I have a jacket that I wear to walk the dog when it's cold, and when I'm shoveling snow. It's wool with some insulation, but it's not particularly bulky. I've had it for seven years or so, and I've worn it a lot, so I wasn't too surprised when I put it on the other day to take the dog out and the zipper tab broke off.

The dog couldn't wait, so when I got back I needed to come up with something I could use to unzip the jacket. I dug around in our junk drawer and came up with a paper clip. I had it on there for a day or so, but the metal was too thin so I switched to a larger paper clip. It works, and the top of the zipper is covered by a flap on the jacket so no one can see it, but I'm still trying to come up with a better, more permanent solution.

04 February 2015

Winter Notes

(I started this post last night but I was so tired from the past two days that I had to set it aside and go to sleep.)

It snowed again Monday. A lot. The TV news said we got 16" on top of last week's nearly two feet. Add in the couple of inches we got over the weekend and Boston got 40.5" of snow in one week, a new record that broke the old one by nine inches or so.

That's much more snow than people are used to dealing with in such a short span of time, and because everything is close together in our urban environment, figuring out what to do with the cleared snow is a challenge. The drifts get pretty high, as you can see.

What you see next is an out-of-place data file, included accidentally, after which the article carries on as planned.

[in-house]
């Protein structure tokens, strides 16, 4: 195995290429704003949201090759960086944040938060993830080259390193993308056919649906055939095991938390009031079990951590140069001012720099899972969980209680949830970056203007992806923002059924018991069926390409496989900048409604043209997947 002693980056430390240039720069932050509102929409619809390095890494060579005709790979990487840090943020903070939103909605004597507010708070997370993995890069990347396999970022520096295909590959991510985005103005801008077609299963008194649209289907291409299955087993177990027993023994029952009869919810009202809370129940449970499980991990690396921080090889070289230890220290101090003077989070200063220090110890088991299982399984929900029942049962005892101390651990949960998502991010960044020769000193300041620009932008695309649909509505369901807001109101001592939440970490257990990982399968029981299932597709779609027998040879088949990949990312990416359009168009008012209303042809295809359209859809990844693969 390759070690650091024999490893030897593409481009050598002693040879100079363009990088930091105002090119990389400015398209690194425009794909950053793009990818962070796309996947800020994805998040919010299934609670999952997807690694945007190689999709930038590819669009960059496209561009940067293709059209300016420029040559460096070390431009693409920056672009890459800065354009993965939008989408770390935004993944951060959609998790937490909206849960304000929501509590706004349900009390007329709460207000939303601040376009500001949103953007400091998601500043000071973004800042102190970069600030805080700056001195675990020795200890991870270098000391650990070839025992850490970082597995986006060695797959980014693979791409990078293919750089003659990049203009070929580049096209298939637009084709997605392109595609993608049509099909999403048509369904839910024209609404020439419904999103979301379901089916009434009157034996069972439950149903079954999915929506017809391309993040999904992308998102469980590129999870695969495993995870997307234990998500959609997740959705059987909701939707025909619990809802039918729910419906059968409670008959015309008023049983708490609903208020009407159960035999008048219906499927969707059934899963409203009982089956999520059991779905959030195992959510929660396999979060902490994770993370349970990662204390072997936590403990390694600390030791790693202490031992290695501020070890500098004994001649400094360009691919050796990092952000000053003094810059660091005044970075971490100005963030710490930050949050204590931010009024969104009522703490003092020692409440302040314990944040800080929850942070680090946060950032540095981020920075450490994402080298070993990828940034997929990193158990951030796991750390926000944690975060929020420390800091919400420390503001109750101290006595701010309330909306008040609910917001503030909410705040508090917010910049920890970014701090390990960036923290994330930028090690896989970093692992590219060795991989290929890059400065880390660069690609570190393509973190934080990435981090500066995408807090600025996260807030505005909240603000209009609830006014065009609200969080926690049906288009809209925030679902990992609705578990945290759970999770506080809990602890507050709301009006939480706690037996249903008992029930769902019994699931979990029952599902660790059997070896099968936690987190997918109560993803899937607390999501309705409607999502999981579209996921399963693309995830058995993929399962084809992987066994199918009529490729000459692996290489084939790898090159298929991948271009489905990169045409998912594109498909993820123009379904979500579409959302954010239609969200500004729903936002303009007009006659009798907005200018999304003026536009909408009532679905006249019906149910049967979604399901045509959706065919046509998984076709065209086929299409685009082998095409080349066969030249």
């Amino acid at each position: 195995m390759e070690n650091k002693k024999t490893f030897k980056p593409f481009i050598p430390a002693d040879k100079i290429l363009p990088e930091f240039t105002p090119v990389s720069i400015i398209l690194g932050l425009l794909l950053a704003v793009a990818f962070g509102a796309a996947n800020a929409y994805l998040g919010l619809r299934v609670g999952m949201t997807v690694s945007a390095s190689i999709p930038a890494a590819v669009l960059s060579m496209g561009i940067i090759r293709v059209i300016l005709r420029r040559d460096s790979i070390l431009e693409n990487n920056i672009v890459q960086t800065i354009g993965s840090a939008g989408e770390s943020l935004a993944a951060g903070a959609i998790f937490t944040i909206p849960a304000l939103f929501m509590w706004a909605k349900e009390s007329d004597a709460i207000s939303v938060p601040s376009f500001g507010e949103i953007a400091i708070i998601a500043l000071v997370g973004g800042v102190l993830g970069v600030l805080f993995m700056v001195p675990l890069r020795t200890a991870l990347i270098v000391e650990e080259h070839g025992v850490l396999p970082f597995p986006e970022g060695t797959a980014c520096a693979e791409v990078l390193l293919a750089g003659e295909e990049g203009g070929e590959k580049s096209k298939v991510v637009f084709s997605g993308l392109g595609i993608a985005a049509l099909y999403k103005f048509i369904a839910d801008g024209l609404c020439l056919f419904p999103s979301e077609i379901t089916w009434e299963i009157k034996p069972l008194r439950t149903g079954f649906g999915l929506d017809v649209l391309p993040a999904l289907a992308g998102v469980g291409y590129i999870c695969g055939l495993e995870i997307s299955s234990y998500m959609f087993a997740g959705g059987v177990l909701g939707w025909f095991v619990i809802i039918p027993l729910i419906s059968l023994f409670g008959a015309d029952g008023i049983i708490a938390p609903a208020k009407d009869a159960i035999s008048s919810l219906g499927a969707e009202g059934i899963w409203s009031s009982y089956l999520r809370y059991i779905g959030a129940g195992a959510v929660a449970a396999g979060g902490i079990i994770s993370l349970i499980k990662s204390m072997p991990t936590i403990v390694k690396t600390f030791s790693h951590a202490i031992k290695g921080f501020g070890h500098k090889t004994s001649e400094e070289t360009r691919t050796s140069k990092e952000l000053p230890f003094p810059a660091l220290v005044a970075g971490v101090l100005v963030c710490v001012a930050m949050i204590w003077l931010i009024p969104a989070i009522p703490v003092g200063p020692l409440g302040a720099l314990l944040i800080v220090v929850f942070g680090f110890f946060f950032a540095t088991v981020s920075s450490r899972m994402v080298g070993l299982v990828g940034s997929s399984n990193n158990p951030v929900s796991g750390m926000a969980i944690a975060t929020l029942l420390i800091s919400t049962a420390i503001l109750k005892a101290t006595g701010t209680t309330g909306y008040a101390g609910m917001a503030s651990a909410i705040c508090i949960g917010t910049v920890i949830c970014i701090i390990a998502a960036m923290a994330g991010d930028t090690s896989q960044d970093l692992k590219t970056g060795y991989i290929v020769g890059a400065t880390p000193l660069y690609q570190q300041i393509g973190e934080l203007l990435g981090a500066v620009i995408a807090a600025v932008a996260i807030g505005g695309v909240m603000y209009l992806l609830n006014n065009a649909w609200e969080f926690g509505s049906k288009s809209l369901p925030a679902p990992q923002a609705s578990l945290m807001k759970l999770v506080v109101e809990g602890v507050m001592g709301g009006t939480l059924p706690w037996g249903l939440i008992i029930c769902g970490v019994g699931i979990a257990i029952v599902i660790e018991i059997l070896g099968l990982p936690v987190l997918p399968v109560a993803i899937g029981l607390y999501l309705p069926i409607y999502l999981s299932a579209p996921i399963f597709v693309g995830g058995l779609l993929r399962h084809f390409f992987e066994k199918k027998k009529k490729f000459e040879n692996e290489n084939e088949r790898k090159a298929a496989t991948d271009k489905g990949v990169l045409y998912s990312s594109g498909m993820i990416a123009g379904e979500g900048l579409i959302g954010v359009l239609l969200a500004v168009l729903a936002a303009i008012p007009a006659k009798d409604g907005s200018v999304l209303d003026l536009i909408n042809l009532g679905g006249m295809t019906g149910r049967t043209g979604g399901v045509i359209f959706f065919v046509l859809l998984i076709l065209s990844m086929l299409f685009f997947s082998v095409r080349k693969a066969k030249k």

Sidewalk in front of our house
Late in the morning on Monday the snow slowed down for a while, so I decided I wanted to get going on the shoveling. I knew I'd have to go out again the next day and re-shovel but it's better than having to deal with all of it at once. These storms have also been more challenging because it's been colder than normal and the winds have been strong.

I was able to follow the areas I had dug out last week, though this time the windblown drifting went against me and there was a lot more on the driveway side of the house. I was getting near the end of the driveway and dreading the task of clearing it when our next-door neighbor appeared from around the corner with his snow blower and proceeded to clear the whole thing for me. What would have taken me probably 90 minutes he was able to do in less than 10, which was a huge relief. I really need to see about getting my blower working again...
Driveway results
Yesterday morning we woke up to temperatures of around 4, and we quickly realized that our heat was not working. It had been the night before; we called the HVAC people and it turned out to be a thermal coupling, which is a relatively quick fix. Apparently they can just fail randomly, which is not exactly reassuring.

Yesterday I had to go out to the post office because I had sold two items on eBay. Getting to Medford Square wasn't a big deal, though the walk to the bus stop was tricky because of the variation in shoveling effort by the residents of our neighborhood. Coming back I was the victim of a bus delay that lasted almost an hour; eventually a bus appeared in a spot that isn't an actual bus stop, and a T employee who had also been waiting for the same bus realized it was the one all of us were waiting for and alerted everyone to cross the street and get on it. I haven't had to go into the city, and with the problems the T has been having I'm relieved.